Aramaic (ארמית, Arāmît): The Aramaic alphabet was adaptaed from the Phoenician alphabet during the 8th century BC and was used to write the Aramaic language until about 600 AD. The Aramaic alphabet was adapted to write quite a few other languages, and developed into a number of new alphabets, including the Hebrew square script and cursive script, Nabataean, Syriac, Palmyrenean, Mandaic, Sogdian, Mongolian and probably the Old Turkic script. (...)
ARAMAIC The Aramaic language was the international trade language of the ancient Middle East between 1000 and 600 BCE, spoken from the Mediterranean coast to the borders of India. Its script, derived from Phoenician and first attested during the 9th century BCE, also became extremely popular and was adopted by many people with or without any previous writing system
Syriac, Aramaic, and Mandaic: Learn One Language, Three Dialects, For The Price Of Five Alphabets
Syriac is a dialect of Middle Aramaic that was once spoken across much of the Fertile Crescent. Having first appeared as a script in the 1st century AD after being spoken as an unwritten language for five centuries, Classical Syriac became a major literary language throughout the Middle East from the 4th to the 8th centuries, the classical language of Edessa, preserved in a large body of Syriac literature. Syriac is a Middle Aramaic language.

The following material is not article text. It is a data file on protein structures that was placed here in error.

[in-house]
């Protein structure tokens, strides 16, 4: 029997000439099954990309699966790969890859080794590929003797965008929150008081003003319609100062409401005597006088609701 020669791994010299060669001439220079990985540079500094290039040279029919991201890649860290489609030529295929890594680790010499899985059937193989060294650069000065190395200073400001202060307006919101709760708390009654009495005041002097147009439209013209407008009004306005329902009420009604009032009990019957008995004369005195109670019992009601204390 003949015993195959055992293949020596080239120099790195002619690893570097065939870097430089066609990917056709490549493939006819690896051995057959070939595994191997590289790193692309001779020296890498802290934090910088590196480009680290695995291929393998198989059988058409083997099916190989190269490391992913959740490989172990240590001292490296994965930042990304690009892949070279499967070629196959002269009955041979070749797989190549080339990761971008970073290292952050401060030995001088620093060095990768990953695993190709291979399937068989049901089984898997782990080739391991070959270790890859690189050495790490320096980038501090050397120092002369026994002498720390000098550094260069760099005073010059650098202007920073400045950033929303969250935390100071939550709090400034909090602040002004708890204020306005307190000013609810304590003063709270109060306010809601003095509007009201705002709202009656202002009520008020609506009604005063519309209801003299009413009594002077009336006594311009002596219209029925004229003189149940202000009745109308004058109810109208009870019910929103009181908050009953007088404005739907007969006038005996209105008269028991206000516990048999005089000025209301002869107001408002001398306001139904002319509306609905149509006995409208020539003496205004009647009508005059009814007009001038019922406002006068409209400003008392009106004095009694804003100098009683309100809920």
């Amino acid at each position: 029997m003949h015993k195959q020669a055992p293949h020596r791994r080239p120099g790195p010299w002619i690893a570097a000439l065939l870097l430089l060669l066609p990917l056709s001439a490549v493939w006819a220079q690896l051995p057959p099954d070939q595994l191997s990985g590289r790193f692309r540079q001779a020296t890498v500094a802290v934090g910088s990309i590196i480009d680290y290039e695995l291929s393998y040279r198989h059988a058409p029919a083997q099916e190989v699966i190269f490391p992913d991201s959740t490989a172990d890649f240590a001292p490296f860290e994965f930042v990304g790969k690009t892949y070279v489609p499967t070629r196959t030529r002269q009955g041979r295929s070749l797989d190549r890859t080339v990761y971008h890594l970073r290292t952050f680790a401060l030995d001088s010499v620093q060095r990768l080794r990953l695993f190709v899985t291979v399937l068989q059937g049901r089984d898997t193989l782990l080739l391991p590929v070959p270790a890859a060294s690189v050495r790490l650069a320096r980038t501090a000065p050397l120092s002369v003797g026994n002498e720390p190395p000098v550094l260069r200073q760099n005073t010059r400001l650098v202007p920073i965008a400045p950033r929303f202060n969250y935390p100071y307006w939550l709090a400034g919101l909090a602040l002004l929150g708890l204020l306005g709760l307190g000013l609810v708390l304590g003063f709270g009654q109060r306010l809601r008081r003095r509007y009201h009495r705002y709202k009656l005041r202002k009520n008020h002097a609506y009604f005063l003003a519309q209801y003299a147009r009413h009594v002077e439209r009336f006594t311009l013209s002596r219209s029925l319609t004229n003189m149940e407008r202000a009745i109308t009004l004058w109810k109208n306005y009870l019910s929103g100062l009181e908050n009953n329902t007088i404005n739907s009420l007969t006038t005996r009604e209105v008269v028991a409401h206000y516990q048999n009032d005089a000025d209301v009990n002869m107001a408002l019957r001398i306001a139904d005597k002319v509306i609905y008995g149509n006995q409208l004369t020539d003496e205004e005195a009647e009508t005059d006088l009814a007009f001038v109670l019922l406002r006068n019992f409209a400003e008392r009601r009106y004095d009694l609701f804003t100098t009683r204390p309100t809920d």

This medieval text from Central Asia, commonly known as “the Manichaean Chinese Hymnscroll”, is a remarkable document, being written in the Aramaic language but using the Chinese writing system. Its grammatically curious Chinese-language title, 摩尼教文獻, has been variously translated as The Lower Section of the Manichaean Hymns, The Second Section of the Manichaean Hymns, and Hymns for the Lower Section of the Manichaean Religion.
The Syriac alphabet developed from the Aramaic alphabet and was used mainly to write the Syriac language from about the 2nd century BC. There are a number of different forms of the Syriac alphabet: Esṭrangelā (ܐܣܛܪܢܓܠܐ), Serṭā (ܣܪܛܐ) and Madnḥāyā (ܡܕܢܚܝܐ). (...)
In its 3,000-year written history, Aramaic has served as a language of administration of empires and as a language of divine worship. It was the language that Jesus Christ used the most, the language of large sections of the biblical books of Daniel and Ezra, and is the language of the Talmud. Jewish Aramaic was different from the other forms both in lettering and grammar. Parts of the Dead Sea Scrolls are in Jewish Aramaic showing the Jewish lettering, related to the unique Hebrew script.
The earliest Aramaic alphabet was based on the Phoenician alphabet. In time, Aramaic developed its distinctive "square" style. The ancient Israelites and other peoples of Canaan adopted this alphabet for writing their own languages. Thus, it is better known as the Hebrew alphabet today. This is the writing system used in Biblical Aramaic and other Jewish writing in Aramaic. The other main writing system used for Aramaic was developed by Christian communities: a cursive form known as the…